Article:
Our role is to help employers make safe employment decisions, and to help protect the most vulnerable people in our communities.
We know how tight money is, and how quickly employers need to work to meet community needs. We are delighted that our new update service, which cuts red tape, and cost, for many people who need a DBS certificate to their job, has reached this milestone” said Adriènne Kelbie, the DBS Chief Executive.
People who sign up gain the advantage of being able to check online if their certificates are still valid, and don’t have to wait for a new paper certificate to start a new role.
Employers also benefit because they can check the online certificate, when and where it suits them for no extra cost, helping them make quick and safe recruitment decisions.
People who opt into the service and have no change to their criminal record may never have to apply for another full check. They pay just £13 per year instead of up to £44 per check.
The Disclosure and Barring Service’s Minister, Lord Taylor of Holbeach, the Parliamentary Under Secretary of State for Criminal Information said:
The DBS update service is a convenient and cost-effective online service that allows employers to enhance their safeguarding processes and help protect children and vulnerable adults.
By giving people greater control of their DBS certificates, the service means that there is less bureaucracy for businesses and organisations considering the suitability of potential employees – saving both time and money.
As a result millions of employees and volunteers will no longer have to apply for a new criminal record check each time they apply for a job.
In the 8 months since the DBS update service was launched more than 81,501 status checks have been performed by employees with 72 subscribers being informed that their original certificates are no longer valid, as their status changed because of updated police information. As of 24 February there are 105,923 subscribers.
Email Bruce Willan, Media Relations Manager or phone 0151 676 1814.
Email Christina McIntyre, Press Officer or phone 01325 953 539.
Notes to editors
Update service facts and figures:
The top 3 employment sectors to subscriber to the update service are:
Education with 37,382, medical with 16,356 and care with 14,183.
The security industry has the lowest uptake with only 67 subscribers followed by the charity/voluntary sector with 628 and commercial with 742.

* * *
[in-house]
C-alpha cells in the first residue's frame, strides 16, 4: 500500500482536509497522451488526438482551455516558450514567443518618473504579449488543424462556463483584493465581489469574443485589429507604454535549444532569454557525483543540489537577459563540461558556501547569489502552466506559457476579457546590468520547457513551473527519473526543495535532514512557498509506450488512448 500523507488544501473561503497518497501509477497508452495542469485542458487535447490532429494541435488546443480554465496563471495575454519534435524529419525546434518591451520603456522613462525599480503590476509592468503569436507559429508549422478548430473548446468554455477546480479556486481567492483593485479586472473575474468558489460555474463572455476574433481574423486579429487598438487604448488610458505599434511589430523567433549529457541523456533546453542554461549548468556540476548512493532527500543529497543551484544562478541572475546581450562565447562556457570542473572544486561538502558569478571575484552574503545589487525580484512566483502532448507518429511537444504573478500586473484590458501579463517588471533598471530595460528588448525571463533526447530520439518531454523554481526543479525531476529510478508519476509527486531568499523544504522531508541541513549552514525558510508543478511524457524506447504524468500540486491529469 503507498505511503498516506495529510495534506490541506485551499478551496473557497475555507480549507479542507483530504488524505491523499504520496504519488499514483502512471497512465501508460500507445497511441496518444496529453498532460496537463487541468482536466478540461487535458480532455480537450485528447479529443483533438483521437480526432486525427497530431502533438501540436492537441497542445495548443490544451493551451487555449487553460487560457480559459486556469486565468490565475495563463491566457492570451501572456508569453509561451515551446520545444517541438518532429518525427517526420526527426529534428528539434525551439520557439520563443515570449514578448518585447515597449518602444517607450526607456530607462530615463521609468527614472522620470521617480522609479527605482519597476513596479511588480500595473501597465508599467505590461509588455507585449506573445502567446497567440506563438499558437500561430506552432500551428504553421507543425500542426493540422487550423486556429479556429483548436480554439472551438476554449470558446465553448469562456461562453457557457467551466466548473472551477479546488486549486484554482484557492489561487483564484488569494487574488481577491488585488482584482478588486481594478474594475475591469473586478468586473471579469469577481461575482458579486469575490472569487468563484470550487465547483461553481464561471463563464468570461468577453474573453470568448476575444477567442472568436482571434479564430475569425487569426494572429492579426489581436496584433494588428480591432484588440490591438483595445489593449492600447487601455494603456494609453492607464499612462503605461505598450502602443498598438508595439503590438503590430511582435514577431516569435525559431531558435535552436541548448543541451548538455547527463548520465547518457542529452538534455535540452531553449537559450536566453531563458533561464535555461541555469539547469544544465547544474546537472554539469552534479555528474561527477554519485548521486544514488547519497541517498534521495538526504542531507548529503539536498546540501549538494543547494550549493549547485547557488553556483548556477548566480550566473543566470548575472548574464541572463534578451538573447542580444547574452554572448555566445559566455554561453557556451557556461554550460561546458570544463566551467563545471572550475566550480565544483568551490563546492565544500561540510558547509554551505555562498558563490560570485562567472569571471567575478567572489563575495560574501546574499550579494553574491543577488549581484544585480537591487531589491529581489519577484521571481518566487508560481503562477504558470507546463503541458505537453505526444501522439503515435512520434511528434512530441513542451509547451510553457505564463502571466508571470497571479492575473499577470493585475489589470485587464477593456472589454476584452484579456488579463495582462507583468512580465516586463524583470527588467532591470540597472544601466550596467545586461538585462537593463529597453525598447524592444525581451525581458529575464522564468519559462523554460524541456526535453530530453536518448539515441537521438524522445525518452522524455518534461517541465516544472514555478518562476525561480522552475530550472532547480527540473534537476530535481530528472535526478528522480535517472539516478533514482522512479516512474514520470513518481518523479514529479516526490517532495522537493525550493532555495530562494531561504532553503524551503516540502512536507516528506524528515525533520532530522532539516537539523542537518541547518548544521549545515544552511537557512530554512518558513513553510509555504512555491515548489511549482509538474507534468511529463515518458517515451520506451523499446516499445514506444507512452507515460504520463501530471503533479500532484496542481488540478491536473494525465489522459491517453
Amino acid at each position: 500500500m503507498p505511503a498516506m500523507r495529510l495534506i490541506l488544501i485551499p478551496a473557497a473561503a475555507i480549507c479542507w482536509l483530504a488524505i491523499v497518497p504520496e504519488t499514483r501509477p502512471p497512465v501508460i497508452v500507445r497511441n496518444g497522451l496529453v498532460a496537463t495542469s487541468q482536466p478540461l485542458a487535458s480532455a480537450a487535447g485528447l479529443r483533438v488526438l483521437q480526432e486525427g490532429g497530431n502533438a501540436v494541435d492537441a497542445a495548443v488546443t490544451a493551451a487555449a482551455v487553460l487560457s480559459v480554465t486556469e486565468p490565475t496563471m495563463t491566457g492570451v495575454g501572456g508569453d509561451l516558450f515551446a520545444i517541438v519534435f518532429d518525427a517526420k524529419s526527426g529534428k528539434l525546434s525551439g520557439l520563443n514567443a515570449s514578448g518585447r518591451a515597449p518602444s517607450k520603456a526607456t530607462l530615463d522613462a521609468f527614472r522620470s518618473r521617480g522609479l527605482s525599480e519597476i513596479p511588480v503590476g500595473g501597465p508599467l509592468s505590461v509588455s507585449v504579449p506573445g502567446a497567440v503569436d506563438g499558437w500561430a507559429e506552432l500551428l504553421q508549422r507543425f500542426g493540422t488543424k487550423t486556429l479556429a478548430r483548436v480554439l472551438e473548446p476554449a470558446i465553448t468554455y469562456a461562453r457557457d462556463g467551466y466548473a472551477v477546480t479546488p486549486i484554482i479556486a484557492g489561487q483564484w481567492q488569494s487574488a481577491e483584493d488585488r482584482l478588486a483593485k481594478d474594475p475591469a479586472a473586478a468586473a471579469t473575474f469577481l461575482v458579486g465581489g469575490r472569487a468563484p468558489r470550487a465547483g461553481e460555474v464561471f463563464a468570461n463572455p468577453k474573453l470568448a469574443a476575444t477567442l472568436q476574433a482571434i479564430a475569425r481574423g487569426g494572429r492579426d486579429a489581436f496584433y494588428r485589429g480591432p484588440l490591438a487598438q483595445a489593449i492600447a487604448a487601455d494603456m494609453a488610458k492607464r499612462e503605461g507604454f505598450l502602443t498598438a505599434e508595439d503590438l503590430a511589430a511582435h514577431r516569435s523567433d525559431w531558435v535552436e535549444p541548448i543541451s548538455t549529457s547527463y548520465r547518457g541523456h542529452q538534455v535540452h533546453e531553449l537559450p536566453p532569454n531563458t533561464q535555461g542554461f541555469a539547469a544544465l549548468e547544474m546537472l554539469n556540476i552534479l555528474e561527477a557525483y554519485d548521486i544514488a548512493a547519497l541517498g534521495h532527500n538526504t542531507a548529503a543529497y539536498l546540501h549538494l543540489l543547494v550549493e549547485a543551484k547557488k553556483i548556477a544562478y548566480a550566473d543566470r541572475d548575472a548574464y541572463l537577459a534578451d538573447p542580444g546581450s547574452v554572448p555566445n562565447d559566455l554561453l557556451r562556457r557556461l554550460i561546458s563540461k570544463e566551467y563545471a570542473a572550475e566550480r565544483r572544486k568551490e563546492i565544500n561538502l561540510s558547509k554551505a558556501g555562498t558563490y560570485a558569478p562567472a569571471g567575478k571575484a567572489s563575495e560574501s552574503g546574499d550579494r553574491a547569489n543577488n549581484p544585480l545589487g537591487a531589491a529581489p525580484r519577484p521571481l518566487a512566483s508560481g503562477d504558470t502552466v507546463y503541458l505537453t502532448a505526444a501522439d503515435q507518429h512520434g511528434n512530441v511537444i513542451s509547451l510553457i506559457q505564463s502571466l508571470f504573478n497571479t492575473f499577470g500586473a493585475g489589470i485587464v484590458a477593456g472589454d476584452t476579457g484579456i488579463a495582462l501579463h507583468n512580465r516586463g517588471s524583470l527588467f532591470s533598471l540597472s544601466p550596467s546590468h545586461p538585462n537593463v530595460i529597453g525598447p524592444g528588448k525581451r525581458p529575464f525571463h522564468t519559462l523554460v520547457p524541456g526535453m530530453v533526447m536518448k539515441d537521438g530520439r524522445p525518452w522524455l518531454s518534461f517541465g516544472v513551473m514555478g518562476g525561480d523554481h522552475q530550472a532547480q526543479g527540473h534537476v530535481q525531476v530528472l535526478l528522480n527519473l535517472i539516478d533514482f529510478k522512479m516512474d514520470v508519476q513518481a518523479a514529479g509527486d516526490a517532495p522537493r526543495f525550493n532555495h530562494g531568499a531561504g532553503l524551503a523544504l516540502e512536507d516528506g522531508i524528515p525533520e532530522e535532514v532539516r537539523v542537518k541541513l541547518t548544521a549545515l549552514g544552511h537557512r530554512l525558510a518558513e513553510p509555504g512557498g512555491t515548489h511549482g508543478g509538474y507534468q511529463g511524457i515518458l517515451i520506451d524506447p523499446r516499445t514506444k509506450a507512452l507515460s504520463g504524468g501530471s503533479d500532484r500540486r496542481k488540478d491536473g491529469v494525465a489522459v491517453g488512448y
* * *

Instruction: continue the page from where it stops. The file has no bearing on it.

The largest non-registered body or umbrella organisation to use the checking service is the University of Chester.
The Disclosure and Barring Service (DBS) is a non-departmental public body (NDPB) sponsored by the Home Office. The DBS was established under the Protection of Freedoms Act 2012 and merged with the Criminal Records Bureau (CRB) and the Independent Safeguarding Authority (ISA) on 1 December 2012.
The primary role of the Disclosure and Barring Service (DBS) is to help employers in England and Wales make safer recruitment decisions.
It provides services for:
- Disclosure – by providing criminal records and barred list checks to organisations as part of their pre- employment and management checking processes
- Barring – by considering referrals made by organisations when an individual suspected of causing harm to a child or vulnerable adult has left this role, voluntarily or as the result of an investigation. Certain criminal offences, known as ‘autobar offences’ also may result in an individual being added to the barred list, either for adults, for children or for both. The DBS also determines whether the information provided on certificates applied for warrants consideration for barring.
The DBS issues over 4 million DBS certificates every year. Approximately 92% of these are issued ‘clear’ ie showing no convictions, cautions, reprimands, warnings or additional information.
There are three types of criminal records check, depending on the nature of the individual’s role:
- standard criminal records check
- enhanced criminal records check
- enhanced criminal records check with barred list check (either adults list or children’s list or both)
The DBS does not own the data it searches and relies on the data owners e.g. the police and enforcement agencies, for the accuracy of their data .The system searched by the DBS is known as a PNC extract which is used for matching an applicant’s details against any existing criminal record.
Specialist case workers consider each case on an individual basis. A five staged decision-making process is used which is subject to rigorous quality control and monitoring. If the DBS considers that it is ‘minded to bar’ someone, the individual in qustion is given the right to make representations (in all but the most serious ‘autobar’ cases).
There is an appeals process, which can be found on the DBS website.
It is the legal duty of an employer to refer an individual to the DBS if they have removed a person from ‘regulated activity’ on the grounds that they have caused harm. The DBS must then consider whether the person poses a future risk of harm, and whether it would be appropriate and proportionate to bar the person. DBS decision-making is based on the balance of probabilities.
For more information on the work of the DBS go to: www.gov.uk/government/organisations/disclosure-and-barring-service